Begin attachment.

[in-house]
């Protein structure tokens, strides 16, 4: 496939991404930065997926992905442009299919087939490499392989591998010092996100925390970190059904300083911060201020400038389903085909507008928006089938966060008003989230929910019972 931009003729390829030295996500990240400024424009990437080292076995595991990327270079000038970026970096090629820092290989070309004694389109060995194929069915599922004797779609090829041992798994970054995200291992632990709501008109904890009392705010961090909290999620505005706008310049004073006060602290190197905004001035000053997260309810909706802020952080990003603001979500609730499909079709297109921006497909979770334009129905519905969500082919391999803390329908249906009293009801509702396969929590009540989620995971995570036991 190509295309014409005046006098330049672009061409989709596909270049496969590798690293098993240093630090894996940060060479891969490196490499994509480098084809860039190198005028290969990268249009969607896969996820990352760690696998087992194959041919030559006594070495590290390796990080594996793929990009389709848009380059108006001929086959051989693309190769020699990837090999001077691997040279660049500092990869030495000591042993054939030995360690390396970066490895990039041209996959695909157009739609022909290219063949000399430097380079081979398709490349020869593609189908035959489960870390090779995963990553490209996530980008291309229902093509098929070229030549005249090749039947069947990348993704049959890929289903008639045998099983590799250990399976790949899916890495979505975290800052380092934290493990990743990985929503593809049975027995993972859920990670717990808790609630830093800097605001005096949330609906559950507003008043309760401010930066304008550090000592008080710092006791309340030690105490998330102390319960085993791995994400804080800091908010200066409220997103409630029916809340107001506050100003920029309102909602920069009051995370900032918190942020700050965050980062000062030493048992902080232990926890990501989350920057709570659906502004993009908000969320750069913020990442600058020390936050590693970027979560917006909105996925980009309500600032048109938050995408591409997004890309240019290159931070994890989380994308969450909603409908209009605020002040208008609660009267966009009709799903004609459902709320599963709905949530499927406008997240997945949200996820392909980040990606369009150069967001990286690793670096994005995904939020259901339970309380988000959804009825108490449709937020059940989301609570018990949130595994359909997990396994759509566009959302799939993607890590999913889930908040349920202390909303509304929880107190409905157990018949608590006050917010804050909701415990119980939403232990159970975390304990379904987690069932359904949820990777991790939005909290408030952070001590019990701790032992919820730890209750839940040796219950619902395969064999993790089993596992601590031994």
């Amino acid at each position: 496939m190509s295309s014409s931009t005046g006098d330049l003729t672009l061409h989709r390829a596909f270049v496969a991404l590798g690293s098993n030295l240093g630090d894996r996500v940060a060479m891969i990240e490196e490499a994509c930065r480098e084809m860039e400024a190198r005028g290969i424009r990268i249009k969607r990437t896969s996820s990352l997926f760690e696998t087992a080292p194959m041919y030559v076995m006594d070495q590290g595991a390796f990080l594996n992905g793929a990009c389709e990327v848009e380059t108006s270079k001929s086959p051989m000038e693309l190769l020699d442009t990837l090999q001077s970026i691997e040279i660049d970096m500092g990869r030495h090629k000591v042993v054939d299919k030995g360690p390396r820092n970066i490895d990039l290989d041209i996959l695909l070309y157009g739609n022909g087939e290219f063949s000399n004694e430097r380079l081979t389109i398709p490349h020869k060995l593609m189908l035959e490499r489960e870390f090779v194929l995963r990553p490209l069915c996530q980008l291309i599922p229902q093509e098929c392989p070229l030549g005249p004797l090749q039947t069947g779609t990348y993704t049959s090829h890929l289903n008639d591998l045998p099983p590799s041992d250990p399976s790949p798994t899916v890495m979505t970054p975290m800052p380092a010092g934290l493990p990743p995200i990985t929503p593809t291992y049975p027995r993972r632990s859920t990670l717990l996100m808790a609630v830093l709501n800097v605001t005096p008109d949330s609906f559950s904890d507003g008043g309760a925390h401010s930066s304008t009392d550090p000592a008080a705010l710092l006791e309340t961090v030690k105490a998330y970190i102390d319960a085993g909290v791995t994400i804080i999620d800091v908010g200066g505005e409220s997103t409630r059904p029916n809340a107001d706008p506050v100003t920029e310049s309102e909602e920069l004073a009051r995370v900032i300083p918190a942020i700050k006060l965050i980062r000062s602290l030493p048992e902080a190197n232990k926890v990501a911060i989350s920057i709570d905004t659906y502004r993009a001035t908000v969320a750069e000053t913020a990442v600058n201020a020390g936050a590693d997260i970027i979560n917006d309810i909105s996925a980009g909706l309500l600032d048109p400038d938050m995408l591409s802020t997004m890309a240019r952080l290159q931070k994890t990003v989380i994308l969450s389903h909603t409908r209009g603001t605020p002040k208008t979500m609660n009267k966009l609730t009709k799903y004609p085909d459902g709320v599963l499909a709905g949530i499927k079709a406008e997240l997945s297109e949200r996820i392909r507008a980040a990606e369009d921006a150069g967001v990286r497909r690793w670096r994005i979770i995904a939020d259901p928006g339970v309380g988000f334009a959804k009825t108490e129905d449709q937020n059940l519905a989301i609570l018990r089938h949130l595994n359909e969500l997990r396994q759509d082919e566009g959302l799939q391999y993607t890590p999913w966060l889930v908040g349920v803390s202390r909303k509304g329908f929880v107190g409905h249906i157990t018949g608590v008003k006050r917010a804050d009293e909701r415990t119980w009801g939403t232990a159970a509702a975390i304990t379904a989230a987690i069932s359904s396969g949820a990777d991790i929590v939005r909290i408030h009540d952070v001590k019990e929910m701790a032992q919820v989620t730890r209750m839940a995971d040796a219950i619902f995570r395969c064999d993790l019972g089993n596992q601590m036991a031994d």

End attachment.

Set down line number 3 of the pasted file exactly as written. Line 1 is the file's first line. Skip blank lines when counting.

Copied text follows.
């Amino acid at each position: 496939m190509s295309s014409s931009t005046g006098d330049l003729t672009l061409h989709r390829a596909f270049v496969a991404l590798g690293s098993n030295l240093g630090d894996r996500v940060a060479m891969i990240e490196e490499a994509c930065r480098e084809m860039e400024a190198r005028g290969i424009r990268i249009k969607r990437t896969s996820s990352l997926f760690e696998t087992a080292p194959m041919y030559v076995m006594d070495q590290g595991a390796f990080l594996n992905g793929a990009c389709e990327v848009e380059t108006s270079k001929s086959p051989m000038e693309l190769l020699d442009t990837l090999q001077s970026i691997e040279i660049d970096m500092g990869r030495h090629k000591v042993v054939d299919k030995g360690p390396r820092n970066i490895d990039l290989d041209i996959l695909l070309y157009g739609n022909g087939e290219f063949s000399n004694e430097r380079l081979t389109i398709p490349h020869k060995l593609m189908l035959e490499r489960e870390f090779v194929l995963r990553p490209l069915c996530q980008l291309i599922p229902q093509e098929c392989p070229l030549g005249p004797l090749q039947t069947g779609t990348y993704t049959s090829h890929l289903n008639d591998l045998p099983p590799s041992d250990p399976s790949p798994t899916v890495m979505t970054p975290m800052p380092a010092g934290l493990p990743p995200i990985t929503p593809t291992y049975p027995r993972r632990s859920t990670l717990l996100m808790a609630v830093l709501n800097v605001t005096p008109d949330s609906f559950s904890d507003g008043g309760a925390h401010s930066s304008t009392d550090p000592a008080a705010l710092l006791e309340t961090v030690k105490a998330y970190i102390d319960a085993g909290v791995t994400i804080i999620d800091v908010g200066g505005e409220s997103t409630r059904p029916n809340a107001d706008p506050v100003t920029e310049s309102e909602e920069l004073a009051r995370v900032i300083p918190a942020i700050k006060l965050i980062r000062s602290l030493p048992e902080a190197n232990k926890v990501a911060i989350s920057i709570d905004t659906y502004r993009a001035t908000v969320a750069e000053t913020a990442v600058n201020a020390g936050a590693d997260i970027i979560n917006d309810i909105s996925a980009g909706l309500l600032d048109p400038d938050m995408l591409s802020t997004m890309a240019r952080l290159q931070k994890t990003v989380i994308l969450s389903h909603t409908r209009g603001t605020p002040k208008t979500m609660n009267k966009l609730t009709k799903y004609p085909d459902g709320v599963l499909a709905g949530i499927k079709a406008e997240l997945s297109e949200r996820i392909r507008a980040a990606e369009d921006a150069g967001v990286r497909r690793w670096r994005i979770i995904a939020d259901p928006g339970v309380g988000f334009a959804k009825t108490e129905d449709q937020n059940l519905a989301i609570l018990r089938h949130l595994n359909e969500l997990r396994q759509d082919e566009g959302l799939q391999y993607t890590p999913w966060l889930v908040g349920v803390s202390r909303k509304g329908f929880v107190g409905h249906i157990t018949g608590v008003k006050r917010a804050d009293e909701r415990t119980w009801g939403t232990a159970a509702a975390i304990t379904a989230a987690i069932s359904s396969g949820a990777d991790i929590v939005r909290i408030h009540d952070v001590k019990e929910m701790a032992q919820v989620t730890r209750m839940a995971d040796a219950i619902f995570r395969c064999d993790l019972g089993n596992q601590m036991a031994d």